So what about the flaws and mistakes made in these attempted rites and what can we learn from these? Well, I guess some people might say there are so many - just throw away the entire report and don‘t bother. From a purely practical point of view I guess I would agree. From a more historic perspective, however, I think there are a couple of interesting points to be called out.
The most obvious seems to me that Zinnenzarius at any stage of the rituals described completely fails to build a constructive relationship with the spirits he is engaging with? Both experiments to him seem to be nothing by a method of ,extracting‘ occult knowledge from his medium about a realm he doesn‘t seem to hold any first-hand experience about. While he is attempting to find out names and seals of the ,demons‘ who approach through his medium, he isn‘t inquiring anything about their nature, their needs and wants or their relationship to the place he is performing magic from... In essence the operator is exemplifying the flawed and age-old attitude of trying to coerce and force every living being around him to support his very limited and highly personal agenda. What this ultimately leads to is a very one-dimensional approach to magic (and life!) which in turn results in ongoing power-fights and trickery as well as dysfunctional relationships both in the human and spiritual realm.
Additionally, Zinnenzarius‘ concept of active and passive parts in the rituals explained is flawed. One of the reasons why both of his rituals fail in the end is because he is thinking of himself as the only active, guiding part and the medium as the passive and executing arm of this magical operation. Any rider who treats his horse in such way, any hunter who treats his dogs in this way knows pretty little about his art...
Of course there is little we need to add or comment on once a magician is taking inspiration from movies - and aims to re-enact the ,magic‘ seen in it without doing any proper research in advance. While Zinnenzarius is aiming to transform his magic into an occult version of a ,Myth-Buster‘ show, he didn‘t even bother to research the story of the golem in detail. Creating a golem is one of the most advanced acts of ritual Jewish magic - as it includes the creation of mindfulness and ultimately consciousness in an earthen vessel built entirely for this purpose. It is about merging the forces of life and the substance of matter by use of utterance. It is definitely NOT about summoning a demon and just locking it up in a cat‘s body. Why on earth would anybody want to do this? It actually reminds me of scientists who try to sew a fish‘s head on a mouse's body and wonder why the act is so difficult to perform - and why the bloody animals resist it so much? Of course, the answer is to simply apply more pressure and get on with it. Why? Well, because creating the first fish-cat - or demon-cat in our case - is simply worth it... Not so much, me thinks.
Finally, a magician who thinks of his rites in terms of return-on-investments should rather stick to commercial business; he would probably be rather good at it? In magic there is absolutely no place for a sense of entitlement on the magician‘s side. In fact if magic truly is aimed at learning new things, exploring and broadening our horizon of what we know about the occult realms - there cannot be any sort of expectation on what one might find or get in return. Expectations that need fulfilling simply bias and distort the entire process. Magic on this level needs to be as free from the operator‘s personal desires and wishes as possible. The lock on the door to the highest forms of magic is unconditional service - and each rite on our path can help us advance in this direction a little further. However, 'magical service' is a concept clearly pretty foreign to our Zinnenzarius.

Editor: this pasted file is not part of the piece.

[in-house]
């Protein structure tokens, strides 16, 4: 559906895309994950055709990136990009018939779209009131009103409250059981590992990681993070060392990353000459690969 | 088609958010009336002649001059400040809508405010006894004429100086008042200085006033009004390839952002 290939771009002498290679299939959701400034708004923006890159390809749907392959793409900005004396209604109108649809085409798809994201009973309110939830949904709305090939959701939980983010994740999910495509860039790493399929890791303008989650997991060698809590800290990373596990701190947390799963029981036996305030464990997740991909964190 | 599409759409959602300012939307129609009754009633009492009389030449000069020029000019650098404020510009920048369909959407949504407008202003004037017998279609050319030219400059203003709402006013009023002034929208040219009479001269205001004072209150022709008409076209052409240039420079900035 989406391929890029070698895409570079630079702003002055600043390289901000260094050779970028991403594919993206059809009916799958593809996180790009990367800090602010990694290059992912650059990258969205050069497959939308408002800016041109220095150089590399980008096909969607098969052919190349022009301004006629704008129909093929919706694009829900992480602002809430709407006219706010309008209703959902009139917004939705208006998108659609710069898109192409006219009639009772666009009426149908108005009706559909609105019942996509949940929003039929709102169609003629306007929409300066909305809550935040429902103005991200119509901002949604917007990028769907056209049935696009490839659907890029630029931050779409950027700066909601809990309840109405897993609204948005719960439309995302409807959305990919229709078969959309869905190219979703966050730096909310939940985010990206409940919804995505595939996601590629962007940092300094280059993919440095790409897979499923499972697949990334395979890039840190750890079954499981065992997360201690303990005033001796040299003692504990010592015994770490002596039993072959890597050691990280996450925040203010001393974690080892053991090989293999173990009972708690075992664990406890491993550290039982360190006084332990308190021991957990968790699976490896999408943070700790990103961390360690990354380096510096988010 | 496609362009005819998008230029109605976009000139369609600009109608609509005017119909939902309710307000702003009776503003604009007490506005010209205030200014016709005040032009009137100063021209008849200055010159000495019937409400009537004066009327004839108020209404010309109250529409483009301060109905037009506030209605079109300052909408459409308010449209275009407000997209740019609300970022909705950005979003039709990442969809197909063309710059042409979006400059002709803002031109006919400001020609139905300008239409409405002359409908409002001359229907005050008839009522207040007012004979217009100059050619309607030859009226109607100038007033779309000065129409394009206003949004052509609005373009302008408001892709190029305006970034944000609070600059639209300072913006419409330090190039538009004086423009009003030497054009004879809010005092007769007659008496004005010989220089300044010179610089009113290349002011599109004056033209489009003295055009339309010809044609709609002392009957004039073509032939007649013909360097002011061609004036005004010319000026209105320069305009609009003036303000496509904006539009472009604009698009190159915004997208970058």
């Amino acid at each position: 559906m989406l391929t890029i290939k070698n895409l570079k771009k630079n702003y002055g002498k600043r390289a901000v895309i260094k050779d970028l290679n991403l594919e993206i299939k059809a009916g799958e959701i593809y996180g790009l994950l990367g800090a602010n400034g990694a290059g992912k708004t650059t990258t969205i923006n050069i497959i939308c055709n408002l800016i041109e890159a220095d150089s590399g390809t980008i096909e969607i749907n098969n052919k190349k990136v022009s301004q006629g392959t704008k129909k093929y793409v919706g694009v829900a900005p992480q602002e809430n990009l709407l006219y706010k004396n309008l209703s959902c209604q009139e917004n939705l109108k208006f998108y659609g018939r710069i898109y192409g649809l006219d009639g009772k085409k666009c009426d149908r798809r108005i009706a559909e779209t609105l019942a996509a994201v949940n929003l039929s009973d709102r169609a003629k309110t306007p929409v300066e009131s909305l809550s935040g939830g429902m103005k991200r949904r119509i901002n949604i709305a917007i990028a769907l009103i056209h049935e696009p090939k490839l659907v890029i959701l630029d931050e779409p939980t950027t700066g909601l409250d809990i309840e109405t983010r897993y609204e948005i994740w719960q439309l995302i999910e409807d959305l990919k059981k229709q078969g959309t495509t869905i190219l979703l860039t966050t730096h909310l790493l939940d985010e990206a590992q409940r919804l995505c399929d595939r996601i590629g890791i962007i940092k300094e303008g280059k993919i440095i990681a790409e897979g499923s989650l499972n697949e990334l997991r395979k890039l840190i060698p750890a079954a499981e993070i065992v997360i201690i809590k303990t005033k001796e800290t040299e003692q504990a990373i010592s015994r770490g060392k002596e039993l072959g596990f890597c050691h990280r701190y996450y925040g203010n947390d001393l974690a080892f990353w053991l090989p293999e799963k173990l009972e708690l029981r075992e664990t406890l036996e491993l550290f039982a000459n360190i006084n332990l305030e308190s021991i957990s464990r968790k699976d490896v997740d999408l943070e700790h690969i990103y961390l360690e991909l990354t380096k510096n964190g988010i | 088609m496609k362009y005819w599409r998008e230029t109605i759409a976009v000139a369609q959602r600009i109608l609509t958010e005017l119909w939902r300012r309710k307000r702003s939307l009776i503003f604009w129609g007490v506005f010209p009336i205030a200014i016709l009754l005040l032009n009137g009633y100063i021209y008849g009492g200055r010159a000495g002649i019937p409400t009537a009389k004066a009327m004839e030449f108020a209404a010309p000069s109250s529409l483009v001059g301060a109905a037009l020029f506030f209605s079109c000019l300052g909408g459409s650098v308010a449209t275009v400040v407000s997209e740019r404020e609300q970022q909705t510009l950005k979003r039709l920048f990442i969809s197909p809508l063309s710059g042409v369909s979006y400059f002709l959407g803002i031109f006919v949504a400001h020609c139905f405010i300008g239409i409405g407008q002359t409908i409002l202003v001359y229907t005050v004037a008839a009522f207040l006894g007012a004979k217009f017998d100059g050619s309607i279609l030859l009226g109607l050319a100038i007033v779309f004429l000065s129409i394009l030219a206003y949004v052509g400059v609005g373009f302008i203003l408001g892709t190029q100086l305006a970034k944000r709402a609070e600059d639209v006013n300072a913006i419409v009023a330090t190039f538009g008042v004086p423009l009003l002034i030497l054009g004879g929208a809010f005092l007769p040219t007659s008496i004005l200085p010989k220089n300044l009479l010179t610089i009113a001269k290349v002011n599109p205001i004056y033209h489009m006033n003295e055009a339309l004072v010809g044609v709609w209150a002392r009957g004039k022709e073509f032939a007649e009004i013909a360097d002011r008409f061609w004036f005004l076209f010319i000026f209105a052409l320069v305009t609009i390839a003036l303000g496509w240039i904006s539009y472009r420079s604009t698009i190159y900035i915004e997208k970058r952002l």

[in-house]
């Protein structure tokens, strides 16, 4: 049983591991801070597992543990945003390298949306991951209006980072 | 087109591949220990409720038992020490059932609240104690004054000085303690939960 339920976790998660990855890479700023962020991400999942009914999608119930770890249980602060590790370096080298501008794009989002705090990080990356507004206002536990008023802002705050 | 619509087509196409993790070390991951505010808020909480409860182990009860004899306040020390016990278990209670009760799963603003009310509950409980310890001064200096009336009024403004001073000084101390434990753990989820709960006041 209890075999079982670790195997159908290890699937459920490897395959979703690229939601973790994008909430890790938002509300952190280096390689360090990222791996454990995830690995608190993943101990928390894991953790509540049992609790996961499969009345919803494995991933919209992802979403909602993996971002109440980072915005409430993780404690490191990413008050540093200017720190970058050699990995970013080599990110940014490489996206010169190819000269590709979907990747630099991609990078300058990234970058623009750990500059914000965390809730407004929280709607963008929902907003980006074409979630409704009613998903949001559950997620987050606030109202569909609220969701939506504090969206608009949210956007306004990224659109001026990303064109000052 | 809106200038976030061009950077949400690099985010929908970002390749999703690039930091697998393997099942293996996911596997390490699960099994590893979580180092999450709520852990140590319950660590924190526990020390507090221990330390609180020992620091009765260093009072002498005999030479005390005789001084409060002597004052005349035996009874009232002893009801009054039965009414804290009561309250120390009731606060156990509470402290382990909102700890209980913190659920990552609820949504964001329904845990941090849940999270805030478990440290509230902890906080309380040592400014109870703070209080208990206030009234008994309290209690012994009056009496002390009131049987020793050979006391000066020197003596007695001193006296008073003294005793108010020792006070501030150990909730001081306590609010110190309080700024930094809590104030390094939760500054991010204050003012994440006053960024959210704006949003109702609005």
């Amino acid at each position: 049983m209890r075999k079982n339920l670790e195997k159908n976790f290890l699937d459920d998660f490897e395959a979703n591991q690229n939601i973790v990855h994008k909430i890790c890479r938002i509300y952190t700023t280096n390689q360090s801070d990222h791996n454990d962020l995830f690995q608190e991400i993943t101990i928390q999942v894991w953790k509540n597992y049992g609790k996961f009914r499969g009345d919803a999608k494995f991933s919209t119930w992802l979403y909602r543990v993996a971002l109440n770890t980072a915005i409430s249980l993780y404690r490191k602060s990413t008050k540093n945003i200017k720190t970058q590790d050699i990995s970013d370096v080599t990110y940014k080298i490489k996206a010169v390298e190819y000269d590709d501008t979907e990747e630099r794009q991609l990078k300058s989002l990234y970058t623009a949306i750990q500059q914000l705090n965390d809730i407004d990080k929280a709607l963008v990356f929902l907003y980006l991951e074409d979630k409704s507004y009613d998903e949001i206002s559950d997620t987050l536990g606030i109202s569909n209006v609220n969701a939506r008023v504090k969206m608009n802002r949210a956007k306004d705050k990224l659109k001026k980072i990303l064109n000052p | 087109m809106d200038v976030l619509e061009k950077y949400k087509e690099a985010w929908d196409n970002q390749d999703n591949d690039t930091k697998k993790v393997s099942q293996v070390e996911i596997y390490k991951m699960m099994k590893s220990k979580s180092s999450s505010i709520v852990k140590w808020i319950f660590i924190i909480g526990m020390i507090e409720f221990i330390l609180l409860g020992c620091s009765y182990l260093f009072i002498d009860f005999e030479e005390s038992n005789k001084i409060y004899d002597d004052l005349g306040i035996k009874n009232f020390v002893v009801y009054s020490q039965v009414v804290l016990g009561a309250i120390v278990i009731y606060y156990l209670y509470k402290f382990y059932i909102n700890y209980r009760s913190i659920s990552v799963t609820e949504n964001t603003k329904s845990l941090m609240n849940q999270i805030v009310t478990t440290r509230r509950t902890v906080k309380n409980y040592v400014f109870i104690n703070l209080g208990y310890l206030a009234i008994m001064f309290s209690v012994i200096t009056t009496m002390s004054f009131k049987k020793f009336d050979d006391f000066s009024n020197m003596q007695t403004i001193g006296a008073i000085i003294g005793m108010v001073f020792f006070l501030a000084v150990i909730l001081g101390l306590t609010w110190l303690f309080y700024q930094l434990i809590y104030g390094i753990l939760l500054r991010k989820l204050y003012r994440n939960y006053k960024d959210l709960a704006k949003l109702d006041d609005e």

At the end of the day magic is no different than any other science we engage in today: Unless we are really mindful about approaching things with the right personal values, filters and inner attitude it‘s very easy to create more damage than good. With regards to this fundamental aspect of magic it seems little has changed since the early 1920s? Far too often we still operate like children, naively following anything that‘s new and shiny, trusting our own limited agendas more than the world around us.
Since the days of Zinnenzarius we have invented automobiles, plastic, nuclear power, genetic-engeneering and successfully created a whole new world of self-exploiting consumerism. However, it seems our maturity as magicians, as human beings has not increased at the same pace with which we burdened ourselves with more responsibility for our actions? -- If this is anywhere close to where we are today, maybe it is time for us to ask more often why we do what we do? To pause and reflect and really understand the motives that drive our actions. Rather than pointing out risks of striking a pact with demons or missing angelic protection - asking such simple question could have been a more helpful intervention to protect Mr. Zinnenzarius. To protect him not from future demonic attacks or pacts but from a much more dangerous source of threat: himself.
'Omnia sponte fluant, absit violentia rebus.' - 'May everything flow on its own accord, may violence be far from things.' (Johann Amos Comenius)